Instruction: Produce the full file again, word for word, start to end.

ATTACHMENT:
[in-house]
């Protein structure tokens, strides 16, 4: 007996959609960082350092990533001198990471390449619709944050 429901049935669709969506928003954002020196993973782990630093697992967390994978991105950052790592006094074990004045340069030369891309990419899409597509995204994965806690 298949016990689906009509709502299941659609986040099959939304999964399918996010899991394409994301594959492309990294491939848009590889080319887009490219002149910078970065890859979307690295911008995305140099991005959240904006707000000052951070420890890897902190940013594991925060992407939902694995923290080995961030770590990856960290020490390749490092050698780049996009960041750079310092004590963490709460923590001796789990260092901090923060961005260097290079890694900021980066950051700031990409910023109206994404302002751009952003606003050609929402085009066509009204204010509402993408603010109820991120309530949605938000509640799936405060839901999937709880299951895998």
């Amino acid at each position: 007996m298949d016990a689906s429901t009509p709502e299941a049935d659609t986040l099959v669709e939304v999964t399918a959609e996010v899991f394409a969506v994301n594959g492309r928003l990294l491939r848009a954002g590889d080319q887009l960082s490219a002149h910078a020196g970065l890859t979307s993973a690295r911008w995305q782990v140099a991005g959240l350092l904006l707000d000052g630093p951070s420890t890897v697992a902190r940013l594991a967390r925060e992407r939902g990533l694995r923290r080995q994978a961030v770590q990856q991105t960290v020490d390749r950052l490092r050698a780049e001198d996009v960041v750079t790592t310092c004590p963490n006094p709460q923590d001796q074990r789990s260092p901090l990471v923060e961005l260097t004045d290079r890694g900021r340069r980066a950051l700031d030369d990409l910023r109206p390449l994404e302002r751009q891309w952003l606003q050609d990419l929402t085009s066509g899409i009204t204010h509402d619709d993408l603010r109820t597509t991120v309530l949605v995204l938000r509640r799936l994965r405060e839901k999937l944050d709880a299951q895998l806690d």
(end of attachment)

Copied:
[in-house]
């Protein structure tokens, strides 16, 4: 007996959609960082350092990533001198990471390449619709944050 429901049935669709969506928003954002020196993973782990630093697992967390994978991105950052790592006094074990004045340069030369891309990419899409597509995204994965806690 298949016990689906009509709502299941659609986040099959939304999964399918996010899991394409994301594959492309990294491939848009590889080319887009490219002149910078970065890859979307690295911008995305140099991005959240904006707000000052951070420890890897902190940013594991925060992407939902694995923290080995961030770590990856960290020490390749490092050698780049996009960041750079310092004590963490709460923590001796789990260092901090923060961005260097290079890694900021980066950051700031990409910023109206994404302002751009952003606003050609929402085009066509009204204010509402993408603010109820991120309530949605938000509640799936405060839901999937709880299951895998």
């Amino acid at each position: 007996m298949d016990a689906s429901t009509p709502e299941a049935d659609t986040l099959v669709e939304v999964t399918a959609e996010v899991f394409a969506v994301n594959g492309r928003l990294l491939r848009a954002g590889d080319q887009l960082s490219a002149h910078a020196g970065l890859t979307s993973a690295r911008w995305q782990v140099a991005g959240l350092l904006l707000d000052g630093p951070s420890t890897v697992a902190r940013l594991a967390r925060e992407r939902g990533l694995r923290r080995q994978a961030v770590q990856q991105t960290v020490d390749r950052l490092r050698a780049e001198d996009v960041v750079t790592t310092c004590p963490n006094p709460q923590d001796q074990r789990s260092p901090l990471v923060e961005l260097t004045d290079r890694g900021r340069r980066a950051l700031d030369d990409l910023r109206p390449l994404e302002r751009q891309w952003l606003q050609d990419l929402t085009s066509g899409i009204t204010h509402d619709d993408l603010r109820t597509t991120v309530l949605v995204l938000r509640r799936l994965r405060e839901k999937l944050d709880a299951q895998l806690d």